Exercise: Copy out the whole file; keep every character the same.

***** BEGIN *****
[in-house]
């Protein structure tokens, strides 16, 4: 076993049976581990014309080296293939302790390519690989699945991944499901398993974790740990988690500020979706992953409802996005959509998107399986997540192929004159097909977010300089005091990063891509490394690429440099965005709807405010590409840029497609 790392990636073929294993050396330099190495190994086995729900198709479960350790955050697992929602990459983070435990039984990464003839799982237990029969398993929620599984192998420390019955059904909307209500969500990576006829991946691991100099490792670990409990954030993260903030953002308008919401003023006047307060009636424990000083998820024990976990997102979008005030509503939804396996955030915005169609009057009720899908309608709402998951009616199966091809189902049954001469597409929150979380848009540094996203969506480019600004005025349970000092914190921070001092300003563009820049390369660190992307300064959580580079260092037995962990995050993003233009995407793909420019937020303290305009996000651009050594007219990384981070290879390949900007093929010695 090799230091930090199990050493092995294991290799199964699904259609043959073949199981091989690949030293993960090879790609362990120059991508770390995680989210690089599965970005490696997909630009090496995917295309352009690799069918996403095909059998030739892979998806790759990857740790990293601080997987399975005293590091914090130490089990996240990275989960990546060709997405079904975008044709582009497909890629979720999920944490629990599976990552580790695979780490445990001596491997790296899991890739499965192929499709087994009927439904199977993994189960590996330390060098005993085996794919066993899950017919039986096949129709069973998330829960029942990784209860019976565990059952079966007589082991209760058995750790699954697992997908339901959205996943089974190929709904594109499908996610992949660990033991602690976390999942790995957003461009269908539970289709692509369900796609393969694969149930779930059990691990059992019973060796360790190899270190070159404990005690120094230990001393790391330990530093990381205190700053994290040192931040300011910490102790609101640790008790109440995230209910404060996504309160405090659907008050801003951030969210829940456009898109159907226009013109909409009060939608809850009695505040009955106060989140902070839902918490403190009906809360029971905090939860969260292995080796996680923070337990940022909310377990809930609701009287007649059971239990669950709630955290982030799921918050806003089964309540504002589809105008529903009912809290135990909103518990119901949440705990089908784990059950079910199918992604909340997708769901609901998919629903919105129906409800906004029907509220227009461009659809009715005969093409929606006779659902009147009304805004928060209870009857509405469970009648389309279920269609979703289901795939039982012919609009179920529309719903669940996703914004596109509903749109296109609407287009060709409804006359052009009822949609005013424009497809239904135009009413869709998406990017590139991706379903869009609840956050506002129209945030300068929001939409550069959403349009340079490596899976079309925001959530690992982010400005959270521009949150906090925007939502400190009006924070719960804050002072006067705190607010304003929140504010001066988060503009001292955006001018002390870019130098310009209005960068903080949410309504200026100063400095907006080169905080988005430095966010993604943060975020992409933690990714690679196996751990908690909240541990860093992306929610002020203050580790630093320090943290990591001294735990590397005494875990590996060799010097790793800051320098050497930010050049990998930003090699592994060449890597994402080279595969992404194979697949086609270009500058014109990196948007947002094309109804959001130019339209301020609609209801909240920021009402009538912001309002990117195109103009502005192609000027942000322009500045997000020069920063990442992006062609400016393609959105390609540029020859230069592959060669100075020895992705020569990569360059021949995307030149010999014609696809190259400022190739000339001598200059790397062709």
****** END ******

[in-house]
């Protein structure tokens, strides 16, 4: 076993049976581990014309080296293939302790390519690989699945991944499901398993974790740990988690500020979706992953409802996005959509998107399986997540192929004159097909977010300089005091990063891509490394690429440099965005709807405010590409840029497609 790392990636073929294993050396330099190495190994086995729900198709479960350790955050697992929602990459983070435990039984990464003839799982237990029969398993929620599984192998420390019955059904909307209500969500990576006829991946691991100099490792670990409990954030993260903030953002308008919401003023006047307060009636424990000083998820024990976990997102979008005030509503939804396996955030915005169609009057009720899908309608709402998951009616199966091809189902049954001469597409929150979380848009540094996203969506480019600004005025349970000092914190921070001092300003563009820049390369660190992307300064959580580079260092037995962990995050993003233009995407793909420019937020303290305009996000651009050594007219990384981070290879390949900007093929010695 090799230091930090199990050493092995294991290799199964699904259609043959073949199981091989690949030293993960090879790609362990120059991508770390995680989210690089599965970005490696997909630009090496995917295309352009690799069918996403095909059998030739892979998806790759990857740790990293601080997987399975005293590091914090130490089990996240990275989960990546060709997405079904975008044709582009497909890629979720999920944490629990599976990552580790695979780490445990001596491997790296899991890739499965192929499709087994009927439904199977993994189960590996330390060098005993085996794919066993899950017919039986096949129709069973998330829960029942990784209860019976565990059952079966007589082991209760058995750790699954697992997908339901959205996943089974190929709904594109499908996610992949660990033991602690976390999942790995957003461009269908539970289709692509369900796609393969694969149930779930059990691990059992019973060796360790190899270190070159404990005690120094230990001393790391330990530093990381205190700053994290040192931040300011910490102790609101640790008790109440995230209910404060996504309160405090659907008050801003951030969210829940456009898109159907226009013109909409009060939608809850009695505040009955106060989140902070839902918490403190009906809360029971905090939860969260292995080796996680923070337990940022909310377990809930609701009287007649059971239990669950709630955290982030799921918050806003089964309540504002589809105008529903009912809290135990909103518990119901949440705990089908784990059950079910199918992604909340997708769901609901998919629903919105129906409800906004029907509220227009461009659809009715005969093409929606006779659902009147009304805004928060209870009857509405469970009648389309279920269609979703289901795939039982012919609009179920529309719903669940996703914004596109509903749109296109609407287009060709409804006359052009009822949609005013424009497809239904135009009413869709998406990017590139991706379903869009609840956050506002129209945030300068929001939409550069959403349009340079490596899976079309925001959530690992982010400005959270521009949150906090925007939502400190009006924070719960804050002072006067705190607010304003929140504010001066988060503009001292955006001018002390870019130098310009209005960068903080949410309504200026100063400095907006080169905080988005430095966010993604943060975020992409933690990714690679196996751990908690909240541990860093992306929610002020203050580790630093320090943290990591001294735990590397005494875990590996060799010097790793800051320098050497930010050049990998930003090699592994060449890597994402080279595969992404194979697949086609270009500058014109990196948007947002094309109804959001130019339209301020609609209801909240920021009402009538912001309002990117195109103009502005192609000027942000322009500045997000020069920063990442992006062609400016393609959105390609540029020859230069592959060669100075020895992705020569990569360059021949995307030149010999014609696809190259400022190739000339001598200059790397062709």